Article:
Low-dose chemo (IPT) is a better cancer alternative

IPT is a gentler, safer, more natural approach, especially when it is combined with an individualized program of detoxification and immune system support.

by Dr. Frank George — 

Cancer cells have an Achilles heel: sugar. Cancer cells gobble sugar for their energy supply, whereas most other cells use fat as their energy source. This difference is the key to IPT, or insulin potentiated therapy.

In IPT, the patient relaxes in a lounge chair with an IV. Insulin is given in the IV to cause the patient’s blood sugar level to drop. As the blood sugar drops, healthy cells shift over to fat metabolism, but the cancer cells become seriously compromised. Cancer cells rely almost entirely on sugar metabolism, so they go into an emergency mode and open all of their membranes in an effort to get sugar. At this point they become very vulnerable.

After about 30 minutes of insulin, the “doors” to the cancer cells are flung wide open, and the patient is given a small amount of chemo drugs intravenously. Because the cancer cells are wide open, they take in almost all of the chemo.

In this way, cancer can be treated with about one-tenth the normal amount of chemo drugs. And there is little of the chemo left over to cause a toxic reaction within the healthy cells of the body. Patients who choose IPT have far fewer side-effects like hair loss and nausea, and their immune systems do not take a beating.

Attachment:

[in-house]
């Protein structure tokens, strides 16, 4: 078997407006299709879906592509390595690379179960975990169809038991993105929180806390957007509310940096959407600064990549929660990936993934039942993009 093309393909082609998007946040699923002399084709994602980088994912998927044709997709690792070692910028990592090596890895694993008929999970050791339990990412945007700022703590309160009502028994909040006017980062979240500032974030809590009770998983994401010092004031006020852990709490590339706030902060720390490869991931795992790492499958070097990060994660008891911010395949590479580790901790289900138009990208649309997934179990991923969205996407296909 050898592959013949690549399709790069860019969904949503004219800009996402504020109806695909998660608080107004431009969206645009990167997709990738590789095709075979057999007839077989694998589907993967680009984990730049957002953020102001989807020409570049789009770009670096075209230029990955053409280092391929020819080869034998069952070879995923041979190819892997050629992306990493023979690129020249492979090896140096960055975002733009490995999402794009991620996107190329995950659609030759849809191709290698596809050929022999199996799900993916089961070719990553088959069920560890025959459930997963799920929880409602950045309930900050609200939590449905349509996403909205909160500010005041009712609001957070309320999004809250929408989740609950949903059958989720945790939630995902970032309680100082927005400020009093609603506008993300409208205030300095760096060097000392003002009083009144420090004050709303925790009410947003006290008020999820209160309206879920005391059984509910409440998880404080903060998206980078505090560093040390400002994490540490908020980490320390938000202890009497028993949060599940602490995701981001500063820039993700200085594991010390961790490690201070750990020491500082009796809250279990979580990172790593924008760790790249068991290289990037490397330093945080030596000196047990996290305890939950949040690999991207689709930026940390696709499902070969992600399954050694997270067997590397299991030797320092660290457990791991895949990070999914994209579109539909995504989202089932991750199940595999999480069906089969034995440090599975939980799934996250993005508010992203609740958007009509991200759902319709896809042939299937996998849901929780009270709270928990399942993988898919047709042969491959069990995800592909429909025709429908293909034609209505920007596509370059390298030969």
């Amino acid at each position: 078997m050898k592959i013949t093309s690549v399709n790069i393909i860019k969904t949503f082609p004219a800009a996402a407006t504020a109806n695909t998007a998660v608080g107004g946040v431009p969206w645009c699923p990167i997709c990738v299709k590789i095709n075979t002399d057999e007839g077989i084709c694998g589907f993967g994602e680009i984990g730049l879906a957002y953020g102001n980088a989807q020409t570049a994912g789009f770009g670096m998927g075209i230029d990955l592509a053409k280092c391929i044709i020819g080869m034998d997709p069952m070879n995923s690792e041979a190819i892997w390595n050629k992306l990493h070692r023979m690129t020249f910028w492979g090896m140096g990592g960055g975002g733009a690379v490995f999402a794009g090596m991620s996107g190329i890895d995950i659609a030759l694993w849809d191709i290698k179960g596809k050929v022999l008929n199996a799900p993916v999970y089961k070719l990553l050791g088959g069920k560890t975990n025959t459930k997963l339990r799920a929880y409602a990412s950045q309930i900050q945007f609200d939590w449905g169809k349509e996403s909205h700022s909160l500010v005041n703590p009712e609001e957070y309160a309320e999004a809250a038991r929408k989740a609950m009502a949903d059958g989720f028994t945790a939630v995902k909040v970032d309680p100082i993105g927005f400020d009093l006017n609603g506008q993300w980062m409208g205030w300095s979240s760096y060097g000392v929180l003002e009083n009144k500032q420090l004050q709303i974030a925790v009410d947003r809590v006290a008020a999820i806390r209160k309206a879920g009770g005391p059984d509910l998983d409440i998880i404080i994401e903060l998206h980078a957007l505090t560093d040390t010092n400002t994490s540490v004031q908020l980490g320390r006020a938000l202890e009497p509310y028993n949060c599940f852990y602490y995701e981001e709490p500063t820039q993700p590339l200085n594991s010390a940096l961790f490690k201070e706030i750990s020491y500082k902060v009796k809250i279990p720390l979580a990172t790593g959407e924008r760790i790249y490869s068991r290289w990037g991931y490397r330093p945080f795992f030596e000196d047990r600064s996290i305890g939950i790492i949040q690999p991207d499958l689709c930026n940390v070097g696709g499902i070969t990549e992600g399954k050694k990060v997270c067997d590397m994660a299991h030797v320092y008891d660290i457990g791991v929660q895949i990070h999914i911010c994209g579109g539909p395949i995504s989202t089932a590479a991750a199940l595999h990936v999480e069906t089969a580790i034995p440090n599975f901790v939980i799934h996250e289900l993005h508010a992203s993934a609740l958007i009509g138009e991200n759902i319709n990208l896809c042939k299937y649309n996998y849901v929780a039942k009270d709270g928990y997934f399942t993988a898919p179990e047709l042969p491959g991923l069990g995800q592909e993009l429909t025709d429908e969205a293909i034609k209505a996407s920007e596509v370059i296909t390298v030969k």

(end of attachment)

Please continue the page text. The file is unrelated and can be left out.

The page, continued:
Potentiate means that one substance — insulin — enhances the effectiveness of another substance — chemotherapy — and thus far less chemo is needed. IPT works with a pulse of hypoglycemia, which profoundly changes the functionality of the cells and greatly improves the efficacy of the medicine.

In standard chemotherapy, insulin is not used to open up the cells. Patients must receive large doses of chemo drugs so that enough will be absorbed by the cells to do the job. The majority of the chemo is not taken up by the cancer cells, so it damages the rest of the body. This is one reason traditional chemo causes so many side-effects.

IPT increases penetration of the chemo into areas of the body that are difficult to reach, such as the central nervous system, the joints and solid tumors. It has been reported that insulin increases the toxicity and efficacy of methotrexate, a common chemo drug, by a factor of 10,000 in breast cancer cells in vitro.

IPT is a gentler, safer, more natural approach, especially when it is combined with an individualized program of detoxification and immune system support.

 

The late Frank George, D.O., M.D.(H), practiced IPT and was the first osteopathic physician in the United States to train with Dr. Donato Garcia Perez in IPT. He taught IPT to other doctors.

Reprinted from AzNetNews, Volume 27, Number 2, April/May 2008.

 

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